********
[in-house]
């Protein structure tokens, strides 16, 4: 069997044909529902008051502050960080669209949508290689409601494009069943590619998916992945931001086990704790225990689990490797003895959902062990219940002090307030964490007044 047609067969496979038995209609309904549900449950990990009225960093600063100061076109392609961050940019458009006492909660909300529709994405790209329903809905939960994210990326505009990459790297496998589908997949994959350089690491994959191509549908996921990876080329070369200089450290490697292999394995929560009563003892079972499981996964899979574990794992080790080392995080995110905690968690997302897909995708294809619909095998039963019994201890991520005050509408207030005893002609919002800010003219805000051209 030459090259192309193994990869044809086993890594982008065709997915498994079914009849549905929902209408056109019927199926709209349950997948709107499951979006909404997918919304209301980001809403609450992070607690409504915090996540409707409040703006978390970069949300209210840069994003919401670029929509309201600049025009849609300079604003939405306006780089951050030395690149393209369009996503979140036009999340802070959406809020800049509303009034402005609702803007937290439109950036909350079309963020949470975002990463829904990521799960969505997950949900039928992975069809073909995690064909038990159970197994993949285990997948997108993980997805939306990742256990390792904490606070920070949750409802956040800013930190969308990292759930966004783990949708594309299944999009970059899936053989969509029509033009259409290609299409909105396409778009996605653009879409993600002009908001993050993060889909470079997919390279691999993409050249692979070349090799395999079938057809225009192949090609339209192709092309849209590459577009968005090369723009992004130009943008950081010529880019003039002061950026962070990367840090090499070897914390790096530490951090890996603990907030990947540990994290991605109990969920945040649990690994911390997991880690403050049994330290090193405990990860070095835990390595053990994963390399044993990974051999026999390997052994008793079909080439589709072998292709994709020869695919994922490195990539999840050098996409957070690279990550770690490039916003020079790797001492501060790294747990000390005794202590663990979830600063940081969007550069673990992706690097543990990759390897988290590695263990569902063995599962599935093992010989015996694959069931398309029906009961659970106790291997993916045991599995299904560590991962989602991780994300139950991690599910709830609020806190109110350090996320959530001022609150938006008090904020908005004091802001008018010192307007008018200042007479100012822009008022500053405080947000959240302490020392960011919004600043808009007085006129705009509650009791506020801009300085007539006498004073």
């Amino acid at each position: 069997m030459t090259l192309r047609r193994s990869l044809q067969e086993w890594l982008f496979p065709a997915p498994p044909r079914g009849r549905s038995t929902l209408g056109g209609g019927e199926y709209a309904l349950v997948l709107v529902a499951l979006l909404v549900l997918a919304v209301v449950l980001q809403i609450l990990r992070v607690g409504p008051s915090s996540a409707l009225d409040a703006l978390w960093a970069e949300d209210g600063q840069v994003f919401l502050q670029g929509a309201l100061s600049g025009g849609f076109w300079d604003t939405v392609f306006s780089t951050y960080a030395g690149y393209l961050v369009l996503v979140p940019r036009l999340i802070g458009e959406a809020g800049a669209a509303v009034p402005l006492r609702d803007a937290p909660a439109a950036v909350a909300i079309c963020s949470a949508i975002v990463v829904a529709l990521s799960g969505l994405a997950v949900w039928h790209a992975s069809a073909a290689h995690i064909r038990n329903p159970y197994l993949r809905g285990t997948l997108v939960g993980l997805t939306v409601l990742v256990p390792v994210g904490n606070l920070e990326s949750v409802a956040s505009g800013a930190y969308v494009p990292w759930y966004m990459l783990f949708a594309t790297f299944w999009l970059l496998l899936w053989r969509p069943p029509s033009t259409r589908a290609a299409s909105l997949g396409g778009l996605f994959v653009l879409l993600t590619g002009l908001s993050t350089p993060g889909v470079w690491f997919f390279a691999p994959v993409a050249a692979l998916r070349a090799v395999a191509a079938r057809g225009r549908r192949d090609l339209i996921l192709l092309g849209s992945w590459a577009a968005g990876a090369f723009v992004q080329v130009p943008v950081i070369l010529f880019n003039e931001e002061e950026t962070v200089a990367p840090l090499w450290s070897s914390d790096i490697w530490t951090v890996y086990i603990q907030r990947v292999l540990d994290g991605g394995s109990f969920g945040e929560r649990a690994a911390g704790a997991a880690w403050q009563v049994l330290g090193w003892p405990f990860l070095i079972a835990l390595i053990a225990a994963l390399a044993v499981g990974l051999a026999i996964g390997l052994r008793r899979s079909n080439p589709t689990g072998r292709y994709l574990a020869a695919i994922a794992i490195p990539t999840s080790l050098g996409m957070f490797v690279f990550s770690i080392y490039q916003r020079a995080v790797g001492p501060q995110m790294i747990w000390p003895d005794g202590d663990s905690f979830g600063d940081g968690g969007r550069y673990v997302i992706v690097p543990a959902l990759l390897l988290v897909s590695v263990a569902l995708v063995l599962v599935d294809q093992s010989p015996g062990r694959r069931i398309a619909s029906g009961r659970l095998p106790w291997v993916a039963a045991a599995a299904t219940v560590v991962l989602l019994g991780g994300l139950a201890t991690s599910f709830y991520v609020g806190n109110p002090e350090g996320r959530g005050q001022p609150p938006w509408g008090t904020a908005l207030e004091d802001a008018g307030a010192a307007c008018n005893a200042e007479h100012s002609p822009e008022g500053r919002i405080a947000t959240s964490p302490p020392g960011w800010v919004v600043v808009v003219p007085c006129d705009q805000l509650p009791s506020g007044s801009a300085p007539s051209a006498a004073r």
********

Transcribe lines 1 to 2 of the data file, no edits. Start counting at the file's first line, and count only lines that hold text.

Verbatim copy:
[in-house]
């Protein structure tokens, strides 16, 4: 069997044909529902008051502050960080669209949508290689409601494009069943590619998916992945931001086990704790225990689990490797003895959902062990219940002090307030964490007044 047609067969496979038995209609309904549900449950990990009225960093600063100061076109392609961050940019458009006492909660909300529709994405790209329903809905939960994210990326505009990459790297496998589908997949994959350089690491994959191509549908996921990876080329070369200089450290490697292999394995929560009563003892079972499981996964899979574990794992080790080392995080995110905690968690997302897909995708294809619909095998039963019994201890991520005050509408207030005893002609919002800010003219805000051209 030459090259192309193994990869044809086993890594982008065709997915498994079914009849549905929902209408056109019927199926709209349950997948709107499951979006909404997918919304209301980001809403609450992070607690409504915090996540409707409040703006978390970069949300209210840069994003919401670029929509309201600049025009849609300079604003939405306006780089951050030395690149393209369009996503979140036009999340802070959406809020800049509303009034402005609702803007937290439109950036909350079309963020949470975002990463829904990521799960969505997950949900039928992975069809073909995690064909038990159970197994993949285990997948997108993980997805939306990742256990390792904490606070920070949750409802956040800013930190969308990292759930966004783990949708594309299944999009970059899936053989969509029509033009259409290609299409909105396409778009996605653009879409993600002009908001993050993060889909470079997919390279691999993409050249692979070349090799395999079938057809225009192949090609339209192709092309849209590459577009968005090369723009992004130009943008950081010529880019003039002061950026962070990367840090090499070897914390790096530490951090890996603990907030990947540990994290991605109990969920945040649990690994911390997991880690403050049994330290090193405990990860070095835990390595053990994963390399044993990974051999026999390997052994008793079909080439589709072998292709994709020869695919994922490195990539999840050098996409957070690279990550770690490039916003020079790797001492501060790294747990000390005794202590663990979830600063940081969007550069673990992706690097543990990759390897988290590695263990569902063995599962599935093992010989015996694959069931398309029906009961659970106790291997993916045991599995299904560590991962989602991780994300139950991690599910709830609020806190109110350090996320959530001022609150938006008090904020908005004091802001008018010192307007008018200042007479100012822009008022500053405080947000959240302490020392960011919004600043808009007085006129705009509650009791506020801009300085007539006498004073």